Barrington Stoke work with some of the best authors and illustrators in the children’s book business, crafting exceptional stories that cater for a wide range of reading interests and ages. Sure to grab the attention of avid readers, the focus on high interest, low ability makes titles an excellent choices for reluctant readers too. Wonderfully accessible with manageable chapters, dyslexia-friendly font, page tint and spacing, and illustrations to bring stories to life, reading confidence, stamina and enjoyment levels will rapidly increase. Barrington Stoke offer something for every child and ensure everyone can be a reader, a very happy one at that!
Finding Her Feet; Eve Ainsworth, illustrated by Luna Valentine
Football is the path to belonging in this sporty tale as a young girl deals with high school anxieties, loneliness, self-doubt and navigates the difficult waters of friendship. Just in time for the FIFA Women’s World Cup too!
The move to high school has not been easy for Lily. Struggling to make friends and overwhelmed by lots of things, she often feels like the outsider. Feeling invisible, Lily is sure that no-one even notices her so she is shocked when Mr Allen, the PE teacher, invites her to join the football team. Friendship, belonging and that winning feeling beckon. But will a moody team-mate ruin everything…
The start of high school can be tricky; a new environment, new routines, new friendship groups and a new social pecking order mean it can take time before pre-tweens find their feet. And whilst there are no easy answers to the transition, Eve Ainsworth offers promise that even if the first few days are overwhelming and outsider feelings are simmering, things can and will get better.
Delivered as part story, part history lesson, and featuring the artwork of Luna Valentine, Finding Her Feet is a gentle, relatable and accessible read that will be a hit with football-loving girls, those worrying about the move to high school and fans of sporting history. In a match-winning story the facts are fascinating and the action is plentiful with much drama both on and off the pitch.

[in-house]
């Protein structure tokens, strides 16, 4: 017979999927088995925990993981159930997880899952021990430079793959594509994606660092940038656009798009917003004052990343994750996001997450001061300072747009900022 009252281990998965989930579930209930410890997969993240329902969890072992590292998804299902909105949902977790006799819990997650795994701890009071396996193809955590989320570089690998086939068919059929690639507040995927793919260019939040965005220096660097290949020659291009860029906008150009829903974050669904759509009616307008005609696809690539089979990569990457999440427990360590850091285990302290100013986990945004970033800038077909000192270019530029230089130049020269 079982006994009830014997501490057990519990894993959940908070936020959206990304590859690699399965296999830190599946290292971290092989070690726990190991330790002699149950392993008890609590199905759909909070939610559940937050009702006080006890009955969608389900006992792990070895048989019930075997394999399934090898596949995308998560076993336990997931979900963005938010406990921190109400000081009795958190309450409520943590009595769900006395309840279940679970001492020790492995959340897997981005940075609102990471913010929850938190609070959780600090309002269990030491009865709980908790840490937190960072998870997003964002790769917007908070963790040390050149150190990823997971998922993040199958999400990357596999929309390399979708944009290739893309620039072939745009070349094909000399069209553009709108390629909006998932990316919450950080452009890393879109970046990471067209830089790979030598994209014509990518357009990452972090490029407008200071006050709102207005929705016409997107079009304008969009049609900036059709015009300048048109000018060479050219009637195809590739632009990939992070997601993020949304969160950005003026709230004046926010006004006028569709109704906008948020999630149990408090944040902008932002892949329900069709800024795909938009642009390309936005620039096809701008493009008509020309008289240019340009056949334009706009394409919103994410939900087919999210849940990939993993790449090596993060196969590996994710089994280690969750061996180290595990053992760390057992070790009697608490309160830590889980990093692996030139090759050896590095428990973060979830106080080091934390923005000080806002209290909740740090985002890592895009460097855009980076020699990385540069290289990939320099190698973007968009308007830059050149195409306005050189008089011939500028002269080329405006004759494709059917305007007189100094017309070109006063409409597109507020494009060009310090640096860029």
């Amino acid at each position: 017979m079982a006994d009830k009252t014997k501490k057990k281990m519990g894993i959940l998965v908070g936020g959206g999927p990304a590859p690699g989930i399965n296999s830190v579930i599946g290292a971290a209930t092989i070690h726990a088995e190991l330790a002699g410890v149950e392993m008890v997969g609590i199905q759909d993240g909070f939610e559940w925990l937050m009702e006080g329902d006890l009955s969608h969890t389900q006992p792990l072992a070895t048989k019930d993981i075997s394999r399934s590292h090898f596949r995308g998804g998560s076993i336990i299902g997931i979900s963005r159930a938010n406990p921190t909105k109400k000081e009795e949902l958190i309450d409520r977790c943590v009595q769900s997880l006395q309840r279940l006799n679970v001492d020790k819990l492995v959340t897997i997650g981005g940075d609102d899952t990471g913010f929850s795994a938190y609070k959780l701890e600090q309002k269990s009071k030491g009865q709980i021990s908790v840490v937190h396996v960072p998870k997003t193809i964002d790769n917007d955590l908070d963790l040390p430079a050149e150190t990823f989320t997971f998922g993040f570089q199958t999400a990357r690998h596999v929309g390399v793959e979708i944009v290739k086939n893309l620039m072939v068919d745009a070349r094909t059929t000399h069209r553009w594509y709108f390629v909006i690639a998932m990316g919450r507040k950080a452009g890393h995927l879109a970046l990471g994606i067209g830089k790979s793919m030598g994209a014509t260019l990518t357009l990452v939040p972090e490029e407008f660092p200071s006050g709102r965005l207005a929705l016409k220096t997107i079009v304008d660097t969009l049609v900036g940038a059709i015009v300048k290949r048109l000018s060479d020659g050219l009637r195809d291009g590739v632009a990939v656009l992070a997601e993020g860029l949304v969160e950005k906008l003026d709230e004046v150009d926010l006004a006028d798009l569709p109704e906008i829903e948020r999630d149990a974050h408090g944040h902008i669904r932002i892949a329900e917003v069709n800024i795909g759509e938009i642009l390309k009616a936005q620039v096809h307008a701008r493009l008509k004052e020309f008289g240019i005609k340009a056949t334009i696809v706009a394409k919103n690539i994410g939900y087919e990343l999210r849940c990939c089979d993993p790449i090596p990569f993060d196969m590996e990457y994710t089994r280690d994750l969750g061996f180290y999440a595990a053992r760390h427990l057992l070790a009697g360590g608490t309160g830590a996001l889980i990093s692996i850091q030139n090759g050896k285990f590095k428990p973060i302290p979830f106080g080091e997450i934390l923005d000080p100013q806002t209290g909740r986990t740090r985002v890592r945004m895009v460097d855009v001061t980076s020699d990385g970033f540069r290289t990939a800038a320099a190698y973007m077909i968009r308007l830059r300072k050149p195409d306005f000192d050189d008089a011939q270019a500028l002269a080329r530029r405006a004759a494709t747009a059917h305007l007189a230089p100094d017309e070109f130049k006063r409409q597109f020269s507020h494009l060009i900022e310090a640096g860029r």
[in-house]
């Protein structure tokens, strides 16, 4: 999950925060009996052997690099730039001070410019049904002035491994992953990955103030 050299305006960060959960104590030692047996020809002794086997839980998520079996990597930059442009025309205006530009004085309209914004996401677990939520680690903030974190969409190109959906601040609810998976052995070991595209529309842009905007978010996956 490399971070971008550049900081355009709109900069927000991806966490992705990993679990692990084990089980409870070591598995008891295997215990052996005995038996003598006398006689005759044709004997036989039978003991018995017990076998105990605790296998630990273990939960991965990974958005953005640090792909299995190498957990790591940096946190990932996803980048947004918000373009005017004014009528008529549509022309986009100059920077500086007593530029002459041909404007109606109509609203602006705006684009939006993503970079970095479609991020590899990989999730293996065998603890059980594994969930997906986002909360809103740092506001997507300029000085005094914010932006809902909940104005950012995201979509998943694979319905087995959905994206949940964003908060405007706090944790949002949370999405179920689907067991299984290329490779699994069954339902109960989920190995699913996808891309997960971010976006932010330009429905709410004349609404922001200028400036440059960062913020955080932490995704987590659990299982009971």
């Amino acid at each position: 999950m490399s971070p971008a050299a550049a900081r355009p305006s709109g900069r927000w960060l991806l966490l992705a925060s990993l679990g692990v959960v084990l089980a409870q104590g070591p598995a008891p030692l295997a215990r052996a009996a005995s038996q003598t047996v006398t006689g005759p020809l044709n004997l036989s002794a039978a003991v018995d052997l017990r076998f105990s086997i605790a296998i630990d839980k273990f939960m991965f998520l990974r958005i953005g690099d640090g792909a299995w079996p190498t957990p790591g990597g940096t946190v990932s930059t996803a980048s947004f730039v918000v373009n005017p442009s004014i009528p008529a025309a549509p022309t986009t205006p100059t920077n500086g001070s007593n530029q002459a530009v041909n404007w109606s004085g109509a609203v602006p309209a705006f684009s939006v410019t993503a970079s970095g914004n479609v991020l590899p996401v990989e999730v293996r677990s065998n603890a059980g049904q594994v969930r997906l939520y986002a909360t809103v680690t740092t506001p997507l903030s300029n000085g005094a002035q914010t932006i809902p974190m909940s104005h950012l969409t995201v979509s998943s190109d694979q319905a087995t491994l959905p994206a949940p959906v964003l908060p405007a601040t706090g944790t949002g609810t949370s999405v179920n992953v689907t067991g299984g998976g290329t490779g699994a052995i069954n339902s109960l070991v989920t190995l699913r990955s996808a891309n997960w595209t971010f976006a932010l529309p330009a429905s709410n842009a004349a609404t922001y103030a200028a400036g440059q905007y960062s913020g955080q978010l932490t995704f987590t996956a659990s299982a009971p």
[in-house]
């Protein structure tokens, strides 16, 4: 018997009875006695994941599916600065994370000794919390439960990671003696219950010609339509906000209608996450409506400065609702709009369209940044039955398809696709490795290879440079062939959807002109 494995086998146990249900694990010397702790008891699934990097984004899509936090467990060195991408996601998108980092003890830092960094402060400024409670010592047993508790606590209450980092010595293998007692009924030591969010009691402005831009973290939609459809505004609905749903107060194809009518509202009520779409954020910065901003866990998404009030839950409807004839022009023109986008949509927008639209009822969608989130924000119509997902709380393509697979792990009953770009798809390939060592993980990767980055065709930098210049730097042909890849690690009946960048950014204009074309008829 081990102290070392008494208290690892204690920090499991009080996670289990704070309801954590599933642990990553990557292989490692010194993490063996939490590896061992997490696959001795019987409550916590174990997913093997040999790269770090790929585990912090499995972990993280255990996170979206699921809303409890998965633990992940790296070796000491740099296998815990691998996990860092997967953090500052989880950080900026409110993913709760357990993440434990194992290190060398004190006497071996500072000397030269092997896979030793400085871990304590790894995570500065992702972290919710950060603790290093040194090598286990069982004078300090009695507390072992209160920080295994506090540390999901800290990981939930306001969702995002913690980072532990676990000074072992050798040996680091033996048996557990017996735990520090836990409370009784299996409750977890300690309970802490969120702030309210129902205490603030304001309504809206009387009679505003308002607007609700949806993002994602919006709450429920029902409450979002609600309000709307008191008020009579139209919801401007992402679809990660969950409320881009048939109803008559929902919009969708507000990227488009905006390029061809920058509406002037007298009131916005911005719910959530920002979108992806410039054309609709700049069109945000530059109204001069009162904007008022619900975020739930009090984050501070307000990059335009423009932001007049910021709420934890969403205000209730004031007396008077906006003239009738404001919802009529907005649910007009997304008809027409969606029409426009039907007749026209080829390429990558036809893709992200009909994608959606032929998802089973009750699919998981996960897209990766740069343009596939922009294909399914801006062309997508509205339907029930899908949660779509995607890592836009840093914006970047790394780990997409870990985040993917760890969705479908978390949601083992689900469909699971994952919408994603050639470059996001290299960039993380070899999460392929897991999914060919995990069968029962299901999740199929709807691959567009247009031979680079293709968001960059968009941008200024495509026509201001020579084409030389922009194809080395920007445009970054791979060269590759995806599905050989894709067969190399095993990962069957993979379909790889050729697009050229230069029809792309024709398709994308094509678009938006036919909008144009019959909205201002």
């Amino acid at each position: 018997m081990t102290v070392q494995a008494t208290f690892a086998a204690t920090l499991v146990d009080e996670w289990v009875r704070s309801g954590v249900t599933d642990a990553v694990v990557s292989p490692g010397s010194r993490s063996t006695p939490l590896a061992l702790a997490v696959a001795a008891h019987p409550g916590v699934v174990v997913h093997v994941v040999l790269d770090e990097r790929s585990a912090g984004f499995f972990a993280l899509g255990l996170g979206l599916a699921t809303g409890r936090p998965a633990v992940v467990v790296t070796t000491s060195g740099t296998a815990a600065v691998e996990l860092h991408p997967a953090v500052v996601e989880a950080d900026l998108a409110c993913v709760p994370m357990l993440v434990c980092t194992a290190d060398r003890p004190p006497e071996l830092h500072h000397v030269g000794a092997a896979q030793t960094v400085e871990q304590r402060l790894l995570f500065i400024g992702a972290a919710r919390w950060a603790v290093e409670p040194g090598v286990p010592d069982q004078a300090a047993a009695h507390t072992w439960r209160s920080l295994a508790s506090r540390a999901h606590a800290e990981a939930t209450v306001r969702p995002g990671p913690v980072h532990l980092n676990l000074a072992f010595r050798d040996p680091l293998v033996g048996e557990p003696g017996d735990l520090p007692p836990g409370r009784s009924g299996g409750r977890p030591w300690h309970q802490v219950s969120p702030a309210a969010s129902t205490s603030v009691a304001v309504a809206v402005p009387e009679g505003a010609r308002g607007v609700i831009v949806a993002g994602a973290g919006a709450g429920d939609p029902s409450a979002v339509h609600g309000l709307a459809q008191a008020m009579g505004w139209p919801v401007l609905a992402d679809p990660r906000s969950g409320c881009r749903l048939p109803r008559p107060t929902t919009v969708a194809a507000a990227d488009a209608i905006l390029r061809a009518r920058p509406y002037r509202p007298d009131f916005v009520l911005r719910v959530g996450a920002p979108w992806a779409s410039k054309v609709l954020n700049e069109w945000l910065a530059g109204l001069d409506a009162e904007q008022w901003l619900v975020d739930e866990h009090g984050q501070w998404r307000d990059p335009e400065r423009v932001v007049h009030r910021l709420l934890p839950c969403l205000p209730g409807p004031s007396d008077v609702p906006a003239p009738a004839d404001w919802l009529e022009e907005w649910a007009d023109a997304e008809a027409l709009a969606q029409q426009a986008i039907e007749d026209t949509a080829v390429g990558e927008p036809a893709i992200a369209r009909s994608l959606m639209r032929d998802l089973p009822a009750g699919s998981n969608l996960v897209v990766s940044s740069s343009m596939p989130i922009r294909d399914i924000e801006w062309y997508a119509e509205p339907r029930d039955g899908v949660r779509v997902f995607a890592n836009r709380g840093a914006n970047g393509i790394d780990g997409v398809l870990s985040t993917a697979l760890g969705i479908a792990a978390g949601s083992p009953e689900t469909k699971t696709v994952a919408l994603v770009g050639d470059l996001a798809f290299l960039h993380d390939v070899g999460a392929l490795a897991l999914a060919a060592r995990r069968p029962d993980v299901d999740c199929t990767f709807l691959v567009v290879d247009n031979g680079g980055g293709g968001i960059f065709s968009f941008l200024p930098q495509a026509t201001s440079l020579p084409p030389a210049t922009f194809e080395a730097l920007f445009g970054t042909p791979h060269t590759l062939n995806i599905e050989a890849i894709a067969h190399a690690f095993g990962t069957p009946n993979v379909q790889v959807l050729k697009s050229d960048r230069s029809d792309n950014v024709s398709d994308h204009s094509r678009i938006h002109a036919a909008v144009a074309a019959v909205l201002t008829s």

In Lily, Eve has written a genuine protagonist whose feelings and experiences - the knot in the tummy when trying to make friends, the nervousness at being the newbie on the team, the stomach churning that comes with keeping things bottled up - will resonate with many. Everyone will join in with the pitch-side cheering as Lily finds her feet, kindness and teamwork hit the back of the net and spitefulness and angst get the red card.
Brilliant bonus content, that charts the history and progress of women’s football from over one-hundred years ago through to the present day, features at the end of each chapter adding some terrific non-fiction to this fest of footy, friendship and finding yourself. Learning about the struggles that women and girls have faced to play the sport they love, some of the ridiculous criticism that has been thrown at them and the oppression doled out by the FA in the 1920’s will certainly elicit cries of ‘foul play’. More uplifting commentary on a national framework for the women’s game and the success of the Lionesses will empower our future sporting stars and certainly proves that the girls are more than a match for the boys if not quite on an equal footing in terms of pay and sponsorship deals (hopefully this is addressed soon).
Perfect to share in the last weeks of the summer term with year six children as they prepare for their own moves to secondary school.
Recommended for 8+.
Nightjar; Katya Balen, illustrated by Richard Johnson
An injured bird is the catalyst for repairing a broken relationship in Katya Balen’s companion novella to the stunning Birdsong.